NEW YORK Fox and NBC received the most positive buzz from media buyers who attended the broadcast network development meetings last week. And while ABC and CW drew some nitpicks, all four networks were praised for plans to spare no expense in producing programming with big-name talent aimed at drawing the largest possible audiences.
Fox entertainment president Peter Liguori had the most "strategic focus" in his presentation, according to buyers, and both NBC and Fox showed clips from some of their pilots, which added context to their plans. Buyers said ABC was less forthcoming about its shows and scheduling strategy, as was Dawn Ostroff, entertainment president at CW.
Contacted by Adweek sister publication Mediaweek late last week, ABC entertainment president Stephen McPherson said he was less detailed when discussing specific shows in development because he did not want to mislead the buyers. "To me, there is an integrity to our relationship," he said. "March is still very early in the process and we haven't cast or shot most of our shows. A script can look great, but I have no idea how it is going to turn out. It's a great thing to have the dialogue, but I want to be as truthful as I can."
Liguori said Fox's development is being coordinated with current Fox hits and how well newly developed programming will lead-in or out of those shows. For example, Liguori said, Fox dramas in development like 13 Graves or Drive could work well with current hits 24 or Prison Break, while Southern Comfort or The Wedding Album, with female leads, could mesh well with American Idol. Faceless and Beyond could be good companions to current dramas House and Bones, added Liguori.
Fox's new sitcom, 'Til Death, starring former Everybody Loves Raymond cast member Brad Garrett, about a newlywed couple that moves next door to a long-married couple and how they interact, was well-received by buyers, even though they did not see pilot footage. Their positive reaction was based on a clip of Garrett talking about the concept of the show.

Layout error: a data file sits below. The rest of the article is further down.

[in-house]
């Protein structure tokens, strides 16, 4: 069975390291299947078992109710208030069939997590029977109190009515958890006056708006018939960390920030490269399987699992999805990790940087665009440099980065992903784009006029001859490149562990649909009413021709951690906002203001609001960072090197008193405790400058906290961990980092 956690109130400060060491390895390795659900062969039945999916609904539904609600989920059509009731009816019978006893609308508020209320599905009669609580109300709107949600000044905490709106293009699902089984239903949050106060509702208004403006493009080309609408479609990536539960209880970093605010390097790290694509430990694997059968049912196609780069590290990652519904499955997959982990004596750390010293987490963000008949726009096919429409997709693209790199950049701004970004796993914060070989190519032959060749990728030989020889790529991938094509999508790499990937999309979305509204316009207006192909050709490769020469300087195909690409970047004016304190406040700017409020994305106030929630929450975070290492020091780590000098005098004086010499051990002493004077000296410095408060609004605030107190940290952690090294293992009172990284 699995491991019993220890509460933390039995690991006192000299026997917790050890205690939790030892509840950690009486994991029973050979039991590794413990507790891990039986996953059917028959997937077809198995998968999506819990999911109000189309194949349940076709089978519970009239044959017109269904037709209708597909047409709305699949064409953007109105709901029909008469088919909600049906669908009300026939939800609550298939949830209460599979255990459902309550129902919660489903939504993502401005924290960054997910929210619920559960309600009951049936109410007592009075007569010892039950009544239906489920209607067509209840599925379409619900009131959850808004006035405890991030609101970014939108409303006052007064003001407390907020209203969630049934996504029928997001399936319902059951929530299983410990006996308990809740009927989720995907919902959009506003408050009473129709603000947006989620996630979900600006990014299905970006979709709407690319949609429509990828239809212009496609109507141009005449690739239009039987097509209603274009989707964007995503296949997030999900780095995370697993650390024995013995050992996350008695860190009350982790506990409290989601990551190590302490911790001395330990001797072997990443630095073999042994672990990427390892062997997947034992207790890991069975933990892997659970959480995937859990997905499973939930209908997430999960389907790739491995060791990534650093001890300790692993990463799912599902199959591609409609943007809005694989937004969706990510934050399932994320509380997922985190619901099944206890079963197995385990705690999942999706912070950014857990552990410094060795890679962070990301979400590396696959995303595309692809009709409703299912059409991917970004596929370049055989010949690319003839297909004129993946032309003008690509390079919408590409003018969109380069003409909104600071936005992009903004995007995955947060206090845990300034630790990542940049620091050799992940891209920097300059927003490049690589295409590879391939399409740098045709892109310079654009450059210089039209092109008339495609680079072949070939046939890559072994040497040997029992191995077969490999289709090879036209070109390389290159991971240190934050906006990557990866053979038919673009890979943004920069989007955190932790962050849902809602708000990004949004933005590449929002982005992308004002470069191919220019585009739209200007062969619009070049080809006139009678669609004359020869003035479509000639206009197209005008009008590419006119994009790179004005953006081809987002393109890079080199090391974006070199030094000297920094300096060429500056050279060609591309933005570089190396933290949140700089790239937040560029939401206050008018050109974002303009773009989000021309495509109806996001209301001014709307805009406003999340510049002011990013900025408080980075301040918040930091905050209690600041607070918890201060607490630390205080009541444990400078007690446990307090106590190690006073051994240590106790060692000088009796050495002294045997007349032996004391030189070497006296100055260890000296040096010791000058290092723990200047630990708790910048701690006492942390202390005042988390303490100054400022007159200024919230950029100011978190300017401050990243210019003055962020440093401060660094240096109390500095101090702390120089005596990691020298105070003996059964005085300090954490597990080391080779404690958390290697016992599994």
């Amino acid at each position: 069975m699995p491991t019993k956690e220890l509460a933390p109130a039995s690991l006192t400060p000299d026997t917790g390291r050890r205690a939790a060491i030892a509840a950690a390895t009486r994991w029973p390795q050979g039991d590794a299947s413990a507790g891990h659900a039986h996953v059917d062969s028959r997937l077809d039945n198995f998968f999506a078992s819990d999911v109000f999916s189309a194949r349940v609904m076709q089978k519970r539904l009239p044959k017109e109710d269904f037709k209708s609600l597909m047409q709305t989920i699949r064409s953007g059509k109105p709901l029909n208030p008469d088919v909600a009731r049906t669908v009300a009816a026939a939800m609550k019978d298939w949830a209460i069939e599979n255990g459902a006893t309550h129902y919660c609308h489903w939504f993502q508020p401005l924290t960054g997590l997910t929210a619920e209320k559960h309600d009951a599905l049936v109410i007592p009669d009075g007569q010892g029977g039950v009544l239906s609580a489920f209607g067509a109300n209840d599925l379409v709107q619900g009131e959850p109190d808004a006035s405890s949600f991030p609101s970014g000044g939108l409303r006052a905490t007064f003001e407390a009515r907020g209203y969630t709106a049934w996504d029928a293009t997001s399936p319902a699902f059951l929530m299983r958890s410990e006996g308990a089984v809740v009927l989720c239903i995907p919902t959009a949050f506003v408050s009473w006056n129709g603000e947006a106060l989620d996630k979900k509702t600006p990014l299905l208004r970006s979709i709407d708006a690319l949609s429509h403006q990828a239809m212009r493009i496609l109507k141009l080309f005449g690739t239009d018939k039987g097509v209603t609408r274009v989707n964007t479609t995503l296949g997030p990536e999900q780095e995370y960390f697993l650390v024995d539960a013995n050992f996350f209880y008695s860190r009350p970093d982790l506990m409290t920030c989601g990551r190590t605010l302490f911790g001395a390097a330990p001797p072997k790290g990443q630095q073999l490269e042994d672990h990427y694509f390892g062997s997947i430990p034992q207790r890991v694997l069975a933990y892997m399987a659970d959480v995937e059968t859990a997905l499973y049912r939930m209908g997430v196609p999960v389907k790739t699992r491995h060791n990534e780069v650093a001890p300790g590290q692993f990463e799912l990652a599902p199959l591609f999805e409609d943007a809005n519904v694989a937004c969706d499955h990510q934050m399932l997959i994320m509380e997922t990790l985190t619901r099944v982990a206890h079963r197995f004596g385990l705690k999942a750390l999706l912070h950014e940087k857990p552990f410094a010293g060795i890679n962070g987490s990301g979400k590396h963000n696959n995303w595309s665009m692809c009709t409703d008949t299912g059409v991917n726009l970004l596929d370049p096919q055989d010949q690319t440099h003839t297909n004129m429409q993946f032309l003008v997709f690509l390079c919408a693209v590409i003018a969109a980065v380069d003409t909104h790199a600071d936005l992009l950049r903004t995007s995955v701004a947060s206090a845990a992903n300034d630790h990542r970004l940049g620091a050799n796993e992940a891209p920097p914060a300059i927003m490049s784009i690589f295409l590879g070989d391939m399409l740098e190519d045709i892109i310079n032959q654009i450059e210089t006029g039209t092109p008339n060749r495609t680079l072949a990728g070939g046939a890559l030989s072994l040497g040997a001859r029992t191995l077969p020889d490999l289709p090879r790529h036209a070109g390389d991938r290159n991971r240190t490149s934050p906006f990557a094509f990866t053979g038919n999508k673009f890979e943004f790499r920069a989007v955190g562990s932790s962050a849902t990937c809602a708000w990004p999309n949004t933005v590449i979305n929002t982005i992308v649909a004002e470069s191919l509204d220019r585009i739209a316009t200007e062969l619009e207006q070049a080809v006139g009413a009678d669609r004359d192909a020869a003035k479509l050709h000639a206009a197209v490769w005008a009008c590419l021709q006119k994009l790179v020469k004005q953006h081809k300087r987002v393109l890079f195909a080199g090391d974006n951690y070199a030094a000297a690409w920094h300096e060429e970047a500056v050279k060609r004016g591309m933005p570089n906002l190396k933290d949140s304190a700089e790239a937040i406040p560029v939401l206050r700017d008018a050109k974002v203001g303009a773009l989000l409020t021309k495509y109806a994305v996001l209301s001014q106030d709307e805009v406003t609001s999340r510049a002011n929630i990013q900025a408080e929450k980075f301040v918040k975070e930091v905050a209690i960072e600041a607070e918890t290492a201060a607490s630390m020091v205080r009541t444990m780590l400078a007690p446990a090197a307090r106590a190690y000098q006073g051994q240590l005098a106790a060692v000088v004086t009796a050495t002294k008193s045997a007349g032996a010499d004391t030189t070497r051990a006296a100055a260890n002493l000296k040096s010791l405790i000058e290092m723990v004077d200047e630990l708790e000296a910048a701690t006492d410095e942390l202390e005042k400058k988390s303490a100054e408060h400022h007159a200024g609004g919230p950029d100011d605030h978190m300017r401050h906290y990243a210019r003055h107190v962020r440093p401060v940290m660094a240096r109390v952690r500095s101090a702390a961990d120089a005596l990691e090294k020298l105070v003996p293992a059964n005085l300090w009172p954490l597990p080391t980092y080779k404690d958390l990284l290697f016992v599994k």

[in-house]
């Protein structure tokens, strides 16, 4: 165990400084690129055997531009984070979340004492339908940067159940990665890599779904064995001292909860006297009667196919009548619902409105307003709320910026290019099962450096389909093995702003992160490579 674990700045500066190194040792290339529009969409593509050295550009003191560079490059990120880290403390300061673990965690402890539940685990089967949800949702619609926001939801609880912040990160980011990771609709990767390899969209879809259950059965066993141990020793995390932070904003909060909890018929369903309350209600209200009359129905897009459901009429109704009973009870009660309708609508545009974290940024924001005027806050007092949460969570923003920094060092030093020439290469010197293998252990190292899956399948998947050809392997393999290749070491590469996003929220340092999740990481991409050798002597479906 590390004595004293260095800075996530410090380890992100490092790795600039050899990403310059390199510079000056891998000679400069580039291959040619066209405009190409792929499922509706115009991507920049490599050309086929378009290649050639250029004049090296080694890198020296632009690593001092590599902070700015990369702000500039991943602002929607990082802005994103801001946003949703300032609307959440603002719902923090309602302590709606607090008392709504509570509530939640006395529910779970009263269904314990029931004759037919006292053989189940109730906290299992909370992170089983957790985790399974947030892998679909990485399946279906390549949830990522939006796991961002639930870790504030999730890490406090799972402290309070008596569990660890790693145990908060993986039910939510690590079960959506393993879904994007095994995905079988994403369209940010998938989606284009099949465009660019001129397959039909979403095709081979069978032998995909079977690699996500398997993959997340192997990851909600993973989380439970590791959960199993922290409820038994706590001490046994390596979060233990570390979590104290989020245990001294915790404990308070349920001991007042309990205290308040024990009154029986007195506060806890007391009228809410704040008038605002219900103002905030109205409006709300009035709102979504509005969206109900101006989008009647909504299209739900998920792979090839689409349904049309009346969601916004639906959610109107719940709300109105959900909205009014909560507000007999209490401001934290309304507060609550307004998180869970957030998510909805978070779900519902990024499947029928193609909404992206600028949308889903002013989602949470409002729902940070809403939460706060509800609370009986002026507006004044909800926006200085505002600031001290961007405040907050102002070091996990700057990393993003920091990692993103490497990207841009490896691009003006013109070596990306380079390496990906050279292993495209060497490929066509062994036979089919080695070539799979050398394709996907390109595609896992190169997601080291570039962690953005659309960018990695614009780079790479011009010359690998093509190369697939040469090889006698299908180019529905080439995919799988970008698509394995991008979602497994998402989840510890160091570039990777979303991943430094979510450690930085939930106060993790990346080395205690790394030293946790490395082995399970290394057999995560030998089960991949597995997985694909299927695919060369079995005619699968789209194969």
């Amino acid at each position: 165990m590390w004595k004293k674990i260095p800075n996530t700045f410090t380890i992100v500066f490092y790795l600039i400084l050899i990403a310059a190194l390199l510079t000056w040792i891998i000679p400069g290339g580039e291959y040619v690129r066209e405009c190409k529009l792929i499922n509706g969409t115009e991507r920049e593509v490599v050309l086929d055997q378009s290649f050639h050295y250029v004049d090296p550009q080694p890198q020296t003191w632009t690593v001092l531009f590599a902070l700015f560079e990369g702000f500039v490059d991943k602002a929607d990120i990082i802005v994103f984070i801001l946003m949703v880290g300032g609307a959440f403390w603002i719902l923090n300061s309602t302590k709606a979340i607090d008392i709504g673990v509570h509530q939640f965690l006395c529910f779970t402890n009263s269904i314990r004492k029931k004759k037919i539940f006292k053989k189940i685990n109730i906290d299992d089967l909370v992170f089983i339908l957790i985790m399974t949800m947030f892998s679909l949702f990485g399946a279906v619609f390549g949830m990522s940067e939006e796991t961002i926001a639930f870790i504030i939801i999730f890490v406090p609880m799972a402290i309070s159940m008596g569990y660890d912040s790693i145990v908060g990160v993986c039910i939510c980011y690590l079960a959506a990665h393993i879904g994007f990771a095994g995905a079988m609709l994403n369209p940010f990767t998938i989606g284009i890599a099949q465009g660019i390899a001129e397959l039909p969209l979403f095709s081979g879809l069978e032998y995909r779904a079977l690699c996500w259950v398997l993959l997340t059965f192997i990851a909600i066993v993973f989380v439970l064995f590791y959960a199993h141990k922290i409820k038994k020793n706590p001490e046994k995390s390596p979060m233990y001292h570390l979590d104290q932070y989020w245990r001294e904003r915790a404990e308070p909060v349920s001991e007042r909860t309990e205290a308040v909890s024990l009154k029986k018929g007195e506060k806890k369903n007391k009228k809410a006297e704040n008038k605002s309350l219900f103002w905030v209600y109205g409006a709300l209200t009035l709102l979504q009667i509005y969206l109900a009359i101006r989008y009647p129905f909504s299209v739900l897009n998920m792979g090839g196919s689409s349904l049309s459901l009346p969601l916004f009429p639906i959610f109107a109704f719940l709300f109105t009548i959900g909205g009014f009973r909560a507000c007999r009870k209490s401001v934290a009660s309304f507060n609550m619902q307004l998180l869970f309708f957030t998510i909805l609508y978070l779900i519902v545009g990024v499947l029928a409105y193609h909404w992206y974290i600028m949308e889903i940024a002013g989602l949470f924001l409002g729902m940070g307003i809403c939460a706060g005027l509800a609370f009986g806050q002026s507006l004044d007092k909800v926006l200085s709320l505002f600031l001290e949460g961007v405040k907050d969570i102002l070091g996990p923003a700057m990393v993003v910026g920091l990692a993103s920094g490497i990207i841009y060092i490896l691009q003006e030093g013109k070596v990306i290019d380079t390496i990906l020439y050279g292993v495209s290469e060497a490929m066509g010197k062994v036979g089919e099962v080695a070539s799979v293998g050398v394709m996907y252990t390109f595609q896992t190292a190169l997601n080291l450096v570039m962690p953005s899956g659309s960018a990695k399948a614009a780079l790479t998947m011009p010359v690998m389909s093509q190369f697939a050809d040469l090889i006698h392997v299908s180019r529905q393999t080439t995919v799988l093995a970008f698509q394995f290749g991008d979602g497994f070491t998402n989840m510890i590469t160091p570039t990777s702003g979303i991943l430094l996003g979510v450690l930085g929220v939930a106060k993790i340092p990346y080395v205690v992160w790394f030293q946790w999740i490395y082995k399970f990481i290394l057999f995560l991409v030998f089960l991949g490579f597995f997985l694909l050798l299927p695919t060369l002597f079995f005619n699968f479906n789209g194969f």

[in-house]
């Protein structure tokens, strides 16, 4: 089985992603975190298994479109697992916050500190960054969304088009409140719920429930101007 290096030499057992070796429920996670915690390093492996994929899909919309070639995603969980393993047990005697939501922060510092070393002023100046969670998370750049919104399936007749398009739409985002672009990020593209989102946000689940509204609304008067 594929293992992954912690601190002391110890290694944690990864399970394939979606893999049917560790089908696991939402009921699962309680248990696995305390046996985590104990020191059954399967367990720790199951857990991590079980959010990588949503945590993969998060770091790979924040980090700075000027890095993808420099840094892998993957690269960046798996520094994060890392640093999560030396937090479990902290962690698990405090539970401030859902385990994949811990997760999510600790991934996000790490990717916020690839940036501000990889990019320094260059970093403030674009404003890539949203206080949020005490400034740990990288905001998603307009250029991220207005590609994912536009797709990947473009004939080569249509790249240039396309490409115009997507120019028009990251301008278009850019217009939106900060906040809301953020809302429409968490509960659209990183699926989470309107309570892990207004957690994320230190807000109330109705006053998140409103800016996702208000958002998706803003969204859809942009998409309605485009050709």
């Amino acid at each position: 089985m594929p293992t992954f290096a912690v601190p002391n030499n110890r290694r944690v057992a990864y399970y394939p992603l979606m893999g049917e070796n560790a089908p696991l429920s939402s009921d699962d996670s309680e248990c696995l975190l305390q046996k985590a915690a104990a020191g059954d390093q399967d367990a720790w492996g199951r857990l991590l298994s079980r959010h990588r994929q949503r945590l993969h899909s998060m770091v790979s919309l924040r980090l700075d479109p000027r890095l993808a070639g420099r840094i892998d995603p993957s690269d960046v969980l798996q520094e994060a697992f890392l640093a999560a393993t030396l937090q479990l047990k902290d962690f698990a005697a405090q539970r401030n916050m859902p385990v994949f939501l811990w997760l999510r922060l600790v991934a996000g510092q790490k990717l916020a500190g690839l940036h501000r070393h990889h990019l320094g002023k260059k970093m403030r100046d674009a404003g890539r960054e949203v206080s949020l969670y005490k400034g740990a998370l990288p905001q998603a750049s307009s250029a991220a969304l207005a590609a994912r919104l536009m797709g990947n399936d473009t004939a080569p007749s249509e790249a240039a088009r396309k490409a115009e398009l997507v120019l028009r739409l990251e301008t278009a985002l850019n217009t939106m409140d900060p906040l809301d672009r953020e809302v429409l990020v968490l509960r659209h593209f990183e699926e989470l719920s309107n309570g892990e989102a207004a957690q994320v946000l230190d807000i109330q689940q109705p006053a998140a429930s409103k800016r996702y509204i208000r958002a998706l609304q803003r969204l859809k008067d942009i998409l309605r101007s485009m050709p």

"Fox said a lot and they showed us a lot," said Donna Speciale, president of U.S. broadcast and programming for MediaVest. "I walked out of there feeling like Fox has momentum this season and is developing things with a strategy to keep that momentum going next season."
Speciale said Fox, like NBC, also spoke in detail about the producers of the shows in development, which she said is important because "some producers are more amenable to product integration than others and it helps for us to know this."
NBC's presentation took place on the set of its veteran drama Las Vegas. Not surprisingly, entertainment president Kevin Reilly alluded to the tough odds he faces in turning NBC around. The low-key sales pitch seemed to work. "I thought he was confident, but not arrogant," said Laura Caraccioli-Davis, svp, director of Starcom Entertainment. "You could tell NBC made a concerted effort to show advertisers that they will right the ship." Reilly screened several minutes of two drama pilots: The Black Donnellys and Kidnapped. Caraccioli was impressed. "It was reminiscent of NBC of the past," she said. "They seem to have found what their brand is."
The Black Donnellys, set in New York City, revolves around four Irish-American brothers who enter a life of crime. The series is from Paul Haggis and Bobby Moresco—the creative team behind the Oscar-winning film Crash. The two made a brief appearance at the presentation.
Kidnapped also is set in Manhattan, and concerns a wealthy couple whose son is abducted. Reilly announced the network had picked up both dramas, giving each series a 13-episode order. "You could tell NBC did not skimp on its production costs on a lot of its dramas," Speciale said.
Reilly also trotted out the cast and creative team behind Aaron Sorkin's behind-the-scenes-of-a-TV-show drama Studio 60 on Sunset Strip. Amid the star-studded affair, however, some advertisers reserved judgment. "All this hype is great," said Lisa Quan, vp, associate director of broadcast research at Magna Global. "But the true test will be whether or not they can sustain interest in these programs over the course of a season." Buyers also gave NBC a thumbs-up for talking about its cross-platform marketing opportunities. "They did a good job talking about how their digital platforms could tie into what we do in programming," Speciale said.
ABC also discussed with buyers the criteria it is using to distribute its programming beyond television.
CW was taken to task for its lack of discussion about a digital strategy, particularly since its target audience is viewers 18-34, perhaps the most conversant with new media. "You would have expected CW to be the first ones there, not one of the last," said Fran McCreary, svp, managing partner of KLS Media.
Asked after the presentation about CW's lack of digital plans, Ostroff said CW's primary goal right now is finalizing its broadcast strategy, after which it could then turn toward its digital blueprint. "To put the cart before the horse and get a strategy for broadband before we're on solid footing with the network just doesn't make sense to me," she said.
Harry Keeshan, evp of national broadcast for media agency PHD, said buyers were disappointed that CW execs did not get into more detail about how the returning shows from the WB and UPN would mesh in the schedule.
Keeshan said regardless of how the presentations are rated, "It was worthwhile and beneficial for us and our clients to be there."